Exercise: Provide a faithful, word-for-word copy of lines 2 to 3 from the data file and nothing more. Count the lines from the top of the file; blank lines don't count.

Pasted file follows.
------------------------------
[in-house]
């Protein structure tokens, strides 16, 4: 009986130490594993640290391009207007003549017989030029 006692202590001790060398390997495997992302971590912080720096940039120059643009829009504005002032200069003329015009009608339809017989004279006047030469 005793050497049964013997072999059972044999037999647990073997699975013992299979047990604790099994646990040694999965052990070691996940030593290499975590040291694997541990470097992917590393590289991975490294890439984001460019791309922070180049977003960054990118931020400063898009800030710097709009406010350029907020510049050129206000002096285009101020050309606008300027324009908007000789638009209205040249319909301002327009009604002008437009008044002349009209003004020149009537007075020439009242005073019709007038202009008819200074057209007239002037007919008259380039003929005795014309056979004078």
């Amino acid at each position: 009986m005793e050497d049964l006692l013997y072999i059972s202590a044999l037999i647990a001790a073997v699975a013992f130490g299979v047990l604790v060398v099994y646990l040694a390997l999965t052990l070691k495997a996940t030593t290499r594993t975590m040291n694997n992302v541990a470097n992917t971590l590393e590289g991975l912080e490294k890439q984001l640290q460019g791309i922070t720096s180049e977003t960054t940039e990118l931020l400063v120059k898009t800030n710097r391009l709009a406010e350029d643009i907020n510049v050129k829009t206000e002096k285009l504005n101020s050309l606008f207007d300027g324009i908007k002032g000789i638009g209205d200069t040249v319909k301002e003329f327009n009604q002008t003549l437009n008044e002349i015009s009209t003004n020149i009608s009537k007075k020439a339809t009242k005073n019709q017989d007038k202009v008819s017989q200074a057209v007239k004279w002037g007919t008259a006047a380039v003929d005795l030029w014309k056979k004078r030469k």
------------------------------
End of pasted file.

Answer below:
């Protein structure tokens, strides 16, 4: 009986130490594993640290391009207007003549017989030029 006692202590001790060398390997495997992302971590912080720096940039120059643009829009504005002032200069003329015009009608339809017989004279006047030469 005793050497049964013997072999059972044999037999647990073997699975013992299979047990604790099994646990040694999965052990070691996940030593290499975590040291694997541990470097992917590393590289991975490294890439984001460019791309922070180049977003960054990118931020400063898009800030710097709009406010350029907020510049050129206000002096285009101020050309606008300027324009908007000789638009209205040249319909301002327009009604002008437009008044002349009209003004020149009537007075020439009242005073019709007038202009008819200074057209007239002037007919008259380039003929005795014309056979004078």
């Amino acid at each position: 009986m005793e050497d049964l006692l013997y072999i059972s202590a044999l037999i647990a001790a073997v699975a013992f130490g299979v047990l604790v060398v099994y646990l040694a390997l999965t052990l070691k495997a996940t030593t290499r594993t975590m040291n694997n992302v541990a470097n992917t971590l590393e590289g991975l912080e490294k890439q984001l640290q460019g791309i922070t720096s180049e977003t960054t940039e990118l931020l400063v120059k898009t800030n710097r391009l709009a406010e350029d643009i907020n510049v050129k829009t206000e002096k285009l504005n101020s050309l606008f207007d300027g324009i908007k002032g000789i638009g209205d200069t040249v319909k301002e003329f327009n009604q002008t003549l437009n008044e002349i015009s009209t003004n020149i009608s009537k007075k020439a339809t009242k005073n019709q017989d007038k202009v008819s017989q200074a057209v007239k004279w002037g007919t008259a006047a380039v003929d005795l030029w014309k056979k004078r030469k």